Faith community supporting recovery
By Marilyn Blake Philip/Register Correspondent
Re-entering society is no easy feat for people recovering from substance abuse. Aside from the medical, mental health and legal considerations which often color this journey, people in recovery face challenges ranging from the corporeal, such as housing and employment, to the ethereal, or spirituality.
Among the many local agencies and programs designed to help people get in and stay in recovery is The Spirit of Recovery. And during September’s National Recovery Month, the program will be continuing its efforts to help substance-abuse recoverers to help themselves by offering several rehabilitation opportunities.
Retired Reverend Caddy Jackson, who created The Spirit of Recovery, said most people don’t realize how expensive the societal fallout from substance abuse is in terms of institutional resources to medical and mental health services, law enforcement, social services and so on.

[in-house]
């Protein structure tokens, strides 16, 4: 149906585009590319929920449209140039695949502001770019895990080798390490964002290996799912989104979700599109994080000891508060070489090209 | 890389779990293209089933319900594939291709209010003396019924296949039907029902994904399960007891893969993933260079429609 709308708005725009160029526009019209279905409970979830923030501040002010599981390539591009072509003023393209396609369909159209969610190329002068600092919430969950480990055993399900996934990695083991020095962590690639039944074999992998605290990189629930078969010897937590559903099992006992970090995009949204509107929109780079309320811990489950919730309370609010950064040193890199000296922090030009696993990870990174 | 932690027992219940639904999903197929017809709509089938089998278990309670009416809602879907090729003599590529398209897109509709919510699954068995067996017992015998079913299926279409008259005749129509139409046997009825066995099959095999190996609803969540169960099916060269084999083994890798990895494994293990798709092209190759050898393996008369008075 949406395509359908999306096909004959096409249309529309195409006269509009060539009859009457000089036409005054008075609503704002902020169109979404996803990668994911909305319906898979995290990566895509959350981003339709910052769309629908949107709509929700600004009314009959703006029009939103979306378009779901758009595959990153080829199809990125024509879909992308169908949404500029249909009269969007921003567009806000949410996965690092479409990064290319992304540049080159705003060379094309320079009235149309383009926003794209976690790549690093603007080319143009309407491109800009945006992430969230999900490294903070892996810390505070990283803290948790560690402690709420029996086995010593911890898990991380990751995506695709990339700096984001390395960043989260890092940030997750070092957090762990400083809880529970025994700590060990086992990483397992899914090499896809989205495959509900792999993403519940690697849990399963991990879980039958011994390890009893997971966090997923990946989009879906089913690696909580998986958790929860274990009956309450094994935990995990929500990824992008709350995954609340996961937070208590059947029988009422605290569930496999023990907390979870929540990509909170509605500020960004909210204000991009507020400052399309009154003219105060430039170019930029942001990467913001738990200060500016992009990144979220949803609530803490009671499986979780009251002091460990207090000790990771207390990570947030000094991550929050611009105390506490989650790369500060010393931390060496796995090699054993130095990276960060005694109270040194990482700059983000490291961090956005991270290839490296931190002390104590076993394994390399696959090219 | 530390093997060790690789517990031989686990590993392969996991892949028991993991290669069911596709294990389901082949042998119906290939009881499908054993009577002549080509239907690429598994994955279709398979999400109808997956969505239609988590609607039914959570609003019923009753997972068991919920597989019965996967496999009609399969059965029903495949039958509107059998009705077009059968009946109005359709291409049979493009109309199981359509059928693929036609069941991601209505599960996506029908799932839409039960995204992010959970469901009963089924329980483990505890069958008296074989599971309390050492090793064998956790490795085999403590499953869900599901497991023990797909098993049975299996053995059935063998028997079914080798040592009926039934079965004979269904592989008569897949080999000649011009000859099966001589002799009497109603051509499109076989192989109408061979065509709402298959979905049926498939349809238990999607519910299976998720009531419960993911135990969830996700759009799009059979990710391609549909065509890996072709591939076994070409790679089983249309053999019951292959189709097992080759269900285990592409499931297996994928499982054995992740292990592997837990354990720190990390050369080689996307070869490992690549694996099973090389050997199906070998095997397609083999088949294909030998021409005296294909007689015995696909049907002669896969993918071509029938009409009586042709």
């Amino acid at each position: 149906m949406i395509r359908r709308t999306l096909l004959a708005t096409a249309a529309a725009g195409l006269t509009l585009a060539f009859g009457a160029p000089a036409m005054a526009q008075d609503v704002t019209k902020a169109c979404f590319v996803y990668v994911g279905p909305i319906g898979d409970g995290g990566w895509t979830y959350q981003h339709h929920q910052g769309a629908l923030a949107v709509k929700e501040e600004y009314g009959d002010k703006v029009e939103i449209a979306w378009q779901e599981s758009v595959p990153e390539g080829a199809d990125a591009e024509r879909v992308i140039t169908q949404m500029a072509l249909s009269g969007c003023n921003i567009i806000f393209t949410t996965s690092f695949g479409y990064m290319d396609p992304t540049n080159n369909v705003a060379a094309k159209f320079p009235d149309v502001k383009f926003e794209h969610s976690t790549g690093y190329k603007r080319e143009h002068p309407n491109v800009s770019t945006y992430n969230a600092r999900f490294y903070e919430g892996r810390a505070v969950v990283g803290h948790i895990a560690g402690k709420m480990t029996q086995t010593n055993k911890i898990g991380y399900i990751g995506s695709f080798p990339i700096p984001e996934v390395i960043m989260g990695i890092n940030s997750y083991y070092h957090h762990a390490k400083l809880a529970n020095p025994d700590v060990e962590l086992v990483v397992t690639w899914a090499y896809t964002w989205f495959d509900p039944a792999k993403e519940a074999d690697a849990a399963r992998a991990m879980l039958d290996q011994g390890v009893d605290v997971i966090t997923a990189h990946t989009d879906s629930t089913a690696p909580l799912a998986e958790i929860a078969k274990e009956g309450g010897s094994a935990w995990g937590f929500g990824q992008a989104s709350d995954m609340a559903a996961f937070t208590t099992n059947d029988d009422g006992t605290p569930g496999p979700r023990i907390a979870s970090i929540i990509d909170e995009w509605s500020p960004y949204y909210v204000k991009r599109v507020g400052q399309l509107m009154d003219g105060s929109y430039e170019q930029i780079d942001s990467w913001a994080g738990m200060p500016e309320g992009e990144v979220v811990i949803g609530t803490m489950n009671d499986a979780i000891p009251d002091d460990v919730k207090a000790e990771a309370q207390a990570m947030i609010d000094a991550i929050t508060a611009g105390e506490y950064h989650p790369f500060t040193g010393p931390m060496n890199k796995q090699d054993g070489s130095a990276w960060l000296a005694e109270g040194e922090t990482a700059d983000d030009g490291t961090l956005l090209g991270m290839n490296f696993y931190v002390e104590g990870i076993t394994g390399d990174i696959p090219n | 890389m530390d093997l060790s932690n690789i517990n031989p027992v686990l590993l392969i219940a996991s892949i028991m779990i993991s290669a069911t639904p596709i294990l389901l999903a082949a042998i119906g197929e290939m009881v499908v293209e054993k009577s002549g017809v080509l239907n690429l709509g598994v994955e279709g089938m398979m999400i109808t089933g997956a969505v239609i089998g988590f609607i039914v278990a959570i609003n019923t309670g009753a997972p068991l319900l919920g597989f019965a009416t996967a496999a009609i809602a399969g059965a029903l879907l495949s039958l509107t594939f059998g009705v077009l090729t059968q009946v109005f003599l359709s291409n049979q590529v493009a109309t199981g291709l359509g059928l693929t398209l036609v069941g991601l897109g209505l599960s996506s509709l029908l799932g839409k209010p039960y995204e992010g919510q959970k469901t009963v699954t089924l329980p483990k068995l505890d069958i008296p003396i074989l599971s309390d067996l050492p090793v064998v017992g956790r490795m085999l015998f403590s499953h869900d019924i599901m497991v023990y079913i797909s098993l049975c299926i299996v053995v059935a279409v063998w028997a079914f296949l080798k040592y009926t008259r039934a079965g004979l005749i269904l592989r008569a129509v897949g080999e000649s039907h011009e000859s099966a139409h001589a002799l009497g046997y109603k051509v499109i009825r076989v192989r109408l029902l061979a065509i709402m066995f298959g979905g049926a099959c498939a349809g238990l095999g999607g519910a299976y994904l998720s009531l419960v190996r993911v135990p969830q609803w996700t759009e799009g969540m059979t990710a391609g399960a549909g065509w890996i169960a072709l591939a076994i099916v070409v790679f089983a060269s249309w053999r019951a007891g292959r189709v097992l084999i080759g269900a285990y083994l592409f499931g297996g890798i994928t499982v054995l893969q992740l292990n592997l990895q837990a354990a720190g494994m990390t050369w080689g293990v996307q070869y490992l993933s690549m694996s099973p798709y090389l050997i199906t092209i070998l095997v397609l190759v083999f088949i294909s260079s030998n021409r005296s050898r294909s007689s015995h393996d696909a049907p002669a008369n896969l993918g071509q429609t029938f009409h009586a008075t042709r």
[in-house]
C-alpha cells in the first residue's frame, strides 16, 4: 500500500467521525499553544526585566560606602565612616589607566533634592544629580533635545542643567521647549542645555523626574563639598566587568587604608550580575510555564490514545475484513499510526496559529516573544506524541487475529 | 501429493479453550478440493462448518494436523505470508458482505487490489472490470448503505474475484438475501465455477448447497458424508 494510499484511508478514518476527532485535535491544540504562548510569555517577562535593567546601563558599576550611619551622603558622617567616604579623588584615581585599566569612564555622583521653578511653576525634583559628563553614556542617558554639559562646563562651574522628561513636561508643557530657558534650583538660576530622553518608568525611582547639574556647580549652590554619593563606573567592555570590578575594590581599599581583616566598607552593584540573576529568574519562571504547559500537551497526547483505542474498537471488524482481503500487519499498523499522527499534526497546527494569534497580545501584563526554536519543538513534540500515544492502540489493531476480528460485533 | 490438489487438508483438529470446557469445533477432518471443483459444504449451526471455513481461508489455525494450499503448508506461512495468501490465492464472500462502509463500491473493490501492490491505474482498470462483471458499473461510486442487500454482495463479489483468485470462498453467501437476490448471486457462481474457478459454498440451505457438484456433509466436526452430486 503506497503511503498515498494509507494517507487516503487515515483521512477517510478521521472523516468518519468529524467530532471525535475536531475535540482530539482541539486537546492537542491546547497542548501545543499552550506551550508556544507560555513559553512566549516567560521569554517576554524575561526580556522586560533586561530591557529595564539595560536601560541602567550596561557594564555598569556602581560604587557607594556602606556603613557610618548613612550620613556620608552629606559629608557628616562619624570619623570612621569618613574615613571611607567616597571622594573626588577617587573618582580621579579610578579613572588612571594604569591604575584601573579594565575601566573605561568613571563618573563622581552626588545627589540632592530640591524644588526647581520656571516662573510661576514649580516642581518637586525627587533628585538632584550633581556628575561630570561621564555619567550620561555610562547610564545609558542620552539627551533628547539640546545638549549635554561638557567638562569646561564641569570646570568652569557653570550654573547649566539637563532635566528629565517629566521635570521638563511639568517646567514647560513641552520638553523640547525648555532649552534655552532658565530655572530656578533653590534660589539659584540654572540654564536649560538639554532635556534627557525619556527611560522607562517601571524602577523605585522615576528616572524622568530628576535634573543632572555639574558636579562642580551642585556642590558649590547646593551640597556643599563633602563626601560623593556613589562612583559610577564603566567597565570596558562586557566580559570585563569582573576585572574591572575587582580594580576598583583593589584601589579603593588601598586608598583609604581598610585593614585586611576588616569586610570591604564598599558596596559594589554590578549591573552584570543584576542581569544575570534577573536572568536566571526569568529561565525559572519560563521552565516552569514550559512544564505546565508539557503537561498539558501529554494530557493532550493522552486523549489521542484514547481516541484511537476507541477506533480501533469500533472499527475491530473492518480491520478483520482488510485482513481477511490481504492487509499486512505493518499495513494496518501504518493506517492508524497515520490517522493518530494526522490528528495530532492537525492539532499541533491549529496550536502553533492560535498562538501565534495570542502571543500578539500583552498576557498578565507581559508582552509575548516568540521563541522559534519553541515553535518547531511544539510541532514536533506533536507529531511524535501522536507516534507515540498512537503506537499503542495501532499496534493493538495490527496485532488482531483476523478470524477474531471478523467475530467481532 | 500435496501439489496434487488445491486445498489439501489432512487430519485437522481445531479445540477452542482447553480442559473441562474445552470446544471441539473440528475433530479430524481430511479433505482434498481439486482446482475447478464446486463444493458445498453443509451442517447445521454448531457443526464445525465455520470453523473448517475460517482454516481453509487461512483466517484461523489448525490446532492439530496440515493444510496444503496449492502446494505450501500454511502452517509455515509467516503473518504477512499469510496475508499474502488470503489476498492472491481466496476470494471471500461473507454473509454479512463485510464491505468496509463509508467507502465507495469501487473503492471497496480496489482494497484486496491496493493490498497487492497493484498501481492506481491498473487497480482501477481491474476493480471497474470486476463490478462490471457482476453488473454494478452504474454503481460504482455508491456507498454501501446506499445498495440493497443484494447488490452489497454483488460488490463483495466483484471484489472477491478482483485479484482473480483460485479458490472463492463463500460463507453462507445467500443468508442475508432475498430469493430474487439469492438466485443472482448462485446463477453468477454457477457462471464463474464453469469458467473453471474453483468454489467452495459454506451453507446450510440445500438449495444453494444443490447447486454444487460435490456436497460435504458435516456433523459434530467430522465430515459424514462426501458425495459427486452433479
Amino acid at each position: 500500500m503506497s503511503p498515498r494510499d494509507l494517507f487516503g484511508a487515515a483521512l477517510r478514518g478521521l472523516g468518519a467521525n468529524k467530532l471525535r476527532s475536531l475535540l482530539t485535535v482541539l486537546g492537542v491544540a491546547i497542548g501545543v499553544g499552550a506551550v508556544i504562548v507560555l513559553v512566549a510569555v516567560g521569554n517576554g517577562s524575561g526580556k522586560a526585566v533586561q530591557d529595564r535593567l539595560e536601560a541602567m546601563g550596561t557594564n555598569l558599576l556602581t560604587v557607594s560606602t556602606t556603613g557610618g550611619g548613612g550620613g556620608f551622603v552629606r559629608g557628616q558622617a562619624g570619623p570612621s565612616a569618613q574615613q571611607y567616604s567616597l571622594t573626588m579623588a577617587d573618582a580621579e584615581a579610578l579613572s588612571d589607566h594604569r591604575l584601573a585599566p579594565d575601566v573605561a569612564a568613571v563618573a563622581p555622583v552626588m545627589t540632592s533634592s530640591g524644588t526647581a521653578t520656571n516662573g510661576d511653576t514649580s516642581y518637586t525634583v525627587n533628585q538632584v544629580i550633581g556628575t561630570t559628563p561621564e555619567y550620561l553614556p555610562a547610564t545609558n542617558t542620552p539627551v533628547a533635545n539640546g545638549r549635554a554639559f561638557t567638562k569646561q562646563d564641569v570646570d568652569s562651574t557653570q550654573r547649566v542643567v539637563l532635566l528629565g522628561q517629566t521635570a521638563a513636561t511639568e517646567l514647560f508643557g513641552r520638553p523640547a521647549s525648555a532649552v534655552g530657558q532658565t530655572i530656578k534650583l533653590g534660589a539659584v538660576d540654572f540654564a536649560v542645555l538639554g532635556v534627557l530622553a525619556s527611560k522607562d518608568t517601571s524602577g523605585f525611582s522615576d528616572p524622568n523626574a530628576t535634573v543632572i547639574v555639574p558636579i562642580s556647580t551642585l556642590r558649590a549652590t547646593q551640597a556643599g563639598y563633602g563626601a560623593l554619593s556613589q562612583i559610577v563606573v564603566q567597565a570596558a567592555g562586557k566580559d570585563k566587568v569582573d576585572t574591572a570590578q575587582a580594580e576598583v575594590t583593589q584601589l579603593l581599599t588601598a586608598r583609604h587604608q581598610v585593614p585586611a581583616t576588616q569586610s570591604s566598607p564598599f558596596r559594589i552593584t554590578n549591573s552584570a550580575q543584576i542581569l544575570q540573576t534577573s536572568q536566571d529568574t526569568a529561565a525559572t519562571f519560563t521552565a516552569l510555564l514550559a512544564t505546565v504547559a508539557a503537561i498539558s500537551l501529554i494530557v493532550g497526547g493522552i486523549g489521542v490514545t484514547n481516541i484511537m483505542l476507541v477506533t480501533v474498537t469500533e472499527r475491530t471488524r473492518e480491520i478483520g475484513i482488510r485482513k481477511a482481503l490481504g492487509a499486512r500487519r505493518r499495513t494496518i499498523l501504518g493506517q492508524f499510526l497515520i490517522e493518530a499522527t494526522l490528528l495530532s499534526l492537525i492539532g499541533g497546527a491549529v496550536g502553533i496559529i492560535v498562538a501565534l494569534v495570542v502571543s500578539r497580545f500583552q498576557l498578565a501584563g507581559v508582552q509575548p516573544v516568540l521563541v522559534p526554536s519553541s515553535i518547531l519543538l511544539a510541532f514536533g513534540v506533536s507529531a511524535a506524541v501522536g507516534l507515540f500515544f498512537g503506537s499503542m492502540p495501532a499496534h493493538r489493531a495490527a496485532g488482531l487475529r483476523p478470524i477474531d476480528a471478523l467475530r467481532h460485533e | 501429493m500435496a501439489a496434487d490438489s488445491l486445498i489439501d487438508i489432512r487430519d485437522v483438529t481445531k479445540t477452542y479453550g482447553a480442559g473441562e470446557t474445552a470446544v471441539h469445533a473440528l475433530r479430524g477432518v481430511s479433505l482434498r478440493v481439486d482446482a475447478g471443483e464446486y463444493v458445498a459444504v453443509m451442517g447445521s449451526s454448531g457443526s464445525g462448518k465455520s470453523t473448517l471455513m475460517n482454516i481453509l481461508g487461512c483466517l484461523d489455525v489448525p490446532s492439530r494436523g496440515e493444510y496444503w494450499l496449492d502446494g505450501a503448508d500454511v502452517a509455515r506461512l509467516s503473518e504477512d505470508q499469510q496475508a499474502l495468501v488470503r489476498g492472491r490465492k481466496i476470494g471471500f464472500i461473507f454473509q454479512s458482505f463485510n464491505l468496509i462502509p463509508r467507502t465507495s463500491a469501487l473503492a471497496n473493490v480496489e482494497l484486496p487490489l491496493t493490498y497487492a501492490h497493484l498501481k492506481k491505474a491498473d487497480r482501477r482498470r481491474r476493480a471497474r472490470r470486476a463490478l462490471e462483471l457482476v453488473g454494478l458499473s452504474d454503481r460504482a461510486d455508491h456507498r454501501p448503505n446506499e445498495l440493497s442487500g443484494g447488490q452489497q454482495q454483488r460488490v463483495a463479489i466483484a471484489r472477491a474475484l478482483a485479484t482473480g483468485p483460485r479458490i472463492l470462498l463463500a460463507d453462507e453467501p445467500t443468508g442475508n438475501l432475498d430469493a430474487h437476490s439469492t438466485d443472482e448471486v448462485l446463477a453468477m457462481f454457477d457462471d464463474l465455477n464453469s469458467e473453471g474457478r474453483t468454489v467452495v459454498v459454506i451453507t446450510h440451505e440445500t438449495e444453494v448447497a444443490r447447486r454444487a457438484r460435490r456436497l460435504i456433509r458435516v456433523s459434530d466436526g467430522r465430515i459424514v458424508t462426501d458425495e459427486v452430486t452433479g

“We would save every institution a significant amount of its resources … So many basic service calls are directly or indirectly a result of substance abuse. If we can cut substance abuse in half,” he explained, its effects could be cut in half. He went on to list effects such as drunk driving, homelessness, teen pregnancy, student discipline problems, domestic violence and families at risk. For example, “as a pastor, I found that substance abuse was a major factor in nearly every divorce that people came to me about … It’s a core issue” in many contemporary social ills, said Jackson.
The rest of the article is available on the Inyo Register’s Website.